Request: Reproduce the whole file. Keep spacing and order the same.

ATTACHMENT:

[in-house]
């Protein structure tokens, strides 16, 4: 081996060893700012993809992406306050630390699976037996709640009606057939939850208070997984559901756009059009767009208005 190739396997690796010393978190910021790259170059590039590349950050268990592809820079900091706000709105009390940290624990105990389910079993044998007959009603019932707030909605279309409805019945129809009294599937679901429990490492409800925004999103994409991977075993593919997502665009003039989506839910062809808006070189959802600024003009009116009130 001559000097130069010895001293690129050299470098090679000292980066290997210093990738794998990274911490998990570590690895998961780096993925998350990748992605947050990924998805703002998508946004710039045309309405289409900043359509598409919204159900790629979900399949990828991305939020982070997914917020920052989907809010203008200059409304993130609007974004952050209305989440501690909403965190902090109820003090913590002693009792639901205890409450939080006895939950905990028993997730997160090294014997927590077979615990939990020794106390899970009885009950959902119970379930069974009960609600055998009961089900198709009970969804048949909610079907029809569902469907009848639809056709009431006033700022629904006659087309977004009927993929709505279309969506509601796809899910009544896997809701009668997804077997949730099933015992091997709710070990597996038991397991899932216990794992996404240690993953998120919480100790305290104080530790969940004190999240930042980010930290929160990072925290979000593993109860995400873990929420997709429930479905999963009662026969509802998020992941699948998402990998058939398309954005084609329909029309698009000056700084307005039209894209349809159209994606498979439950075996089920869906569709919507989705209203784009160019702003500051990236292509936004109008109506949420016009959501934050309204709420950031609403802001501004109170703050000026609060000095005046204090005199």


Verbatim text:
[in-house]
């Protein structure tokens, strides 16, 4: 081996060893700012993809992406306050630390699976037996709640009606057939939850208070997984559901756009059009767009208005 190739396997690796010393978190910021790259170059590039590349950050268990592809820079900091706000709105009390940290624990105990389910079993044998007959009603019932707030909605279309409805019945129809009294599937679901429990490492409800925004999103994409991977075993593919997502665009003039989506839910062809808006070189959802600024003009009116009130 001559000097130069010895001293690129050299470098090679000292980066290997210093990738794998990274911490998990570590690895998961780096993925998350990748992605947050990924998805703002998508946004710039045309309405289409900043359509598409919204159900790629979900399949990828991305939020982070997914917020920052989907809010203008200059409304993130609007974004952050209305989440501690909403965190902090109820003090913590002693009792639901205890409450939080006895939950905990028993997730997160090294014997927590077979615990939990020794106390899970009885009950959902119970379930069974009960609600055998009961089900198709009970969804048949909610079907029809569902469907009848639809056709009431006033700022629904006659087309977004009927993929709505279309969506509601796809899910009544896997809701009668997804077997949730099933015992091997709710070990597996038991397991899932216990794992996404240690993953998120919480100790305290104080530790969940004190999240930042980010930290929160990072925290979000593993109860995400873990929420997709429930479905999963009662026969509802998020992941699948998402990998058939398309954005084609329909029309698009000056700084307005039209894209349809159209994606498979439950075996089920869906569709919507989705209203784009160019702003500051990236292509936004109008109506949420016009959501934050309204709420950031609403802001501004109170703050000026609060000095005046204090005199």